Rating: 5 out of 5
I had my eye on this book for a while before I took it up. This happened amidst the glowing recommendations that have been conglomerating upon this work, and I wish I had done so sooner. What I found to be the most compelling aspect of this book was the way Mr Noah interweaved the threads of life in RSA, an inherently sad and despicable topic, with the joys and sadnesses of his own childhood.
This is not a dry narrative — instead, the author’s wit is the perfect accompaniment for someone to gain a better understanding of what apartheid meant for its citizens. Perhaps I should go so far as to say that for me, this sort of a narrative — both playful and deadly serious — was the only way to get a better understanding of the system. The value of looking back through the eyes of someone who both suffered and gained (though in far different measures) is incalculable.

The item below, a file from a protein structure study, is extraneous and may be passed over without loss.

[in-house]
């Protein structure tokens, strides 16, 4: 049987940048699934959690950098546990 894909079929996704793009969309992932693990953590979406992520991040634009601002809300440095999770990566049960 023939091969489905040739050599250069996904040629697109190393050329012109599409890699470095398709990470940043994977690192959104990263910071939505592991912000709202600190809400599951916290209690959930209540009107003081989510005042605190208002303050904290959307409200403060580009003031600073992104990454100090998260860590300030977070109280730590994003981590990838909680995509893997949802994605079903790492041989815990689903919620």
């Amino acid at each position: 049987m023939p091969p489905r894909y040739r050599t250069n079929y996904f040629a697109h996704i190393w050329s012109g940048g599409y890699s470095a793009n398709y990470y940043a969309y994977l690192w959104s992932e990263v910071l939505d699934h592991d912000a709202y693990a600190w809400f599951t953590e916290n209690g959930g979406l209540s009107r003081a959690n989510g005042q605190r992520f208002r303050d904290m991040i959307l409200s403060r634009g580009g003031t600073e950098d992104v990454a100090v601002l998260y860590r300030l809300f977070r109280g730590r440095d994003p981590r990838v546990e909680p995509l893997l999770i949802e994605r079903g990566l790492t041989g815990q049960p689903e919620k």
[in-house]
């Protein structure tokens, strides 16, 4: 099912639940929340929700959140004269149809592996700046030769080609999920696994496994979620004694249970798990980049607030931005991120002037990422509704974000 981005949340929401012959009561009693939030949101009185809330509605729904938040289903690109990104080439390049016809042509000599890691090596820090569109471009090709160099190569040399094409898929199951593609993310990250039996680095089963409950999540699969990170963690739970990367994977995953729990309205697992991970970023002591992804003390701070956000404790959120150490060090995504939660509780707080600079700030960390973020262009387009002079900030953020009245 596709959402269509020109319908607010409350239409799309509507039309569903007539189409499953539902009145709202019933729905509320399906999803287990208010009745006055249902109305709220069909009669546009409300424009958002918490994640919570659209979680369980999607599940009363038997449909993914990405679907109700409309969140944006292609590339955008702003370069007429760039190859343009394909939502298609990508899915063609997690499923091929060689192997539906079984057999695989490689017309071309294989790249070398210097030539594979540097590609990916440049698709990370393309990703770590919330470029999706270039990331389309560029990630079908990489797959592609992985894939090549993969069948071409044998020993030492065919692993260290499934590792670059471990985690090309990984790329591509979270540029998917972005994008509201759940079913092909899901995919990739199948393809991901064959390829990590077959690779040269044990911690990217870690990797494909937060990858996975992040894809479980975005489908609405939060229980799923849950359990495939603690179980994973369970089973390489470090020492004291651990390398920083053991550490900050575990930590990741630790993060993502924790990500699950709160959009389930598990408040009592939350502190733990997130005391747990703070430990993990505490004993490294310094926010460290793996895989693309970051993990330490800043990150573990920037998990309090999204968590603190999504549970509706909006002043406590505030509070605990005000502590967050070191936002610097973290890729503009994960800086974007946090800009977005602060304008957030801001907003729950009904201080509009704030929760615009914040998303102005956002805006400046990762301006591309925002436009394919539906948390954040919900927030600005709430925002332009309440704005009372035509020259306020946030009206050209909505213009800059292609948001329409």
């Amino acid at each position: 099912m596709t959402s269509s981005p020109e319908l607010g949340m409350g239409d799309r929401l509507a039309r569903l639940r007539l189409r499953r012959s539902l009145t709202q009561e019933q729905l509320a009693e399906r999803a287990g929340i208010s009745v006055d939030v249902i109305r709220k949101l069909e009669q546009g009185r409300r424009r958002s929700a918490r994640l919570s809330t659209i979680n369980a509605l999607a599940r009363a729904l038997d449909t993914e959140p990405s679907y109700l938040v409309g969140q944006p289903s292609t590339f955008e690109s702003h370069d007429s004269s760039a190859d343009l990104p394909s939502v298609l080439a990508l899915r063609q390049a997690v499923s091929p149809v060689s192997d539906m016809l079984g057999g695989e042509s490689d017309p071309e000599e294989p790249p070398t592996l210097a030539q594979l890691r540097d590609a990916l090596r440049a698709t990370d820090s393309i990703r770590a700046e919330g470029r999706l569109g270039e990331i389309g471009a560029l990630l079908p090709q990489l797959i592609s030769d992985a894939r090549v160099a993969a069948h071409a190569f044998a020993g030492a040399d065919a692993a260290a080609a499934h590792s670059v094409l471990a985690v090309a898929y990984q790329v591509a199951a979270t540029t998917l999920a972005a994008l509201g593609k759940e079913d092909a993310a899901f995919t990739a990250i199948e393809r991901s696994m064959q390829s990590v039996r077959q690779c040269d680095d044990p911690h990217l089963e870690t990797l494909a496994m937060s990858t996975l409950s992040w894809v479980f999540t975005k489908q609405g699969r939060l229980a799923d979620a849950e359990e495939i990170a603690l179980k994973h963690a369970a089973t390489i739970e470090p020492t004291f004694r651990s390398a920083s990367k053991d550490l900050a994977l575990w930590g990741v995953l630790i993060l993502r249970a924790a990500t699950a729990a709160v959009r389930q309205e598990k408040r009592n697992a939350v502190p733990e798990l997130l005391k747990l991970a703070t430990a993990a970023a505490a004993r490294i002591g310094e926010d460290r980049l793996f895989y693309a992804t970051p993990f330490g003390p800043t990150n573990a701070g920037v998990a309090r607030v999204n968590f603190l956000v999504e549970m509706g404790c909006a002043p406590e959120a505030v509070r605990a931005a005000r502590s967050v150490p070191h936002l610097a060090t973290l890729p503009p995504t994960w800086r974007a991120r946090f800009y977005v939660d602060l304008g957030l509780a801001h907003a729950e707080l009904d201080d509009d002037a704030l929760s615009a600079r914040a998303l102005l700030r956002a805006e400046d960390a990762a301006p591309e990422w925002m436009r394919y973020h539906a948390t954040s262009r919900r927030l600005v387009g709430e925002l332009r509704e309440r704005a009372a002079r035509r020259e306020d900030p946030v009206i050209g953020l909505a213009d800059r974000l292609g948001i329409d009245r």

There is plenty that is spectacular here — both philosophical insights as well as stories that abound in hilarity. Because of this, I bought laughed and pondered in my reading of this book, and I think that there is plenty here to both lighten one’s day but also to improve one’s perception of the world.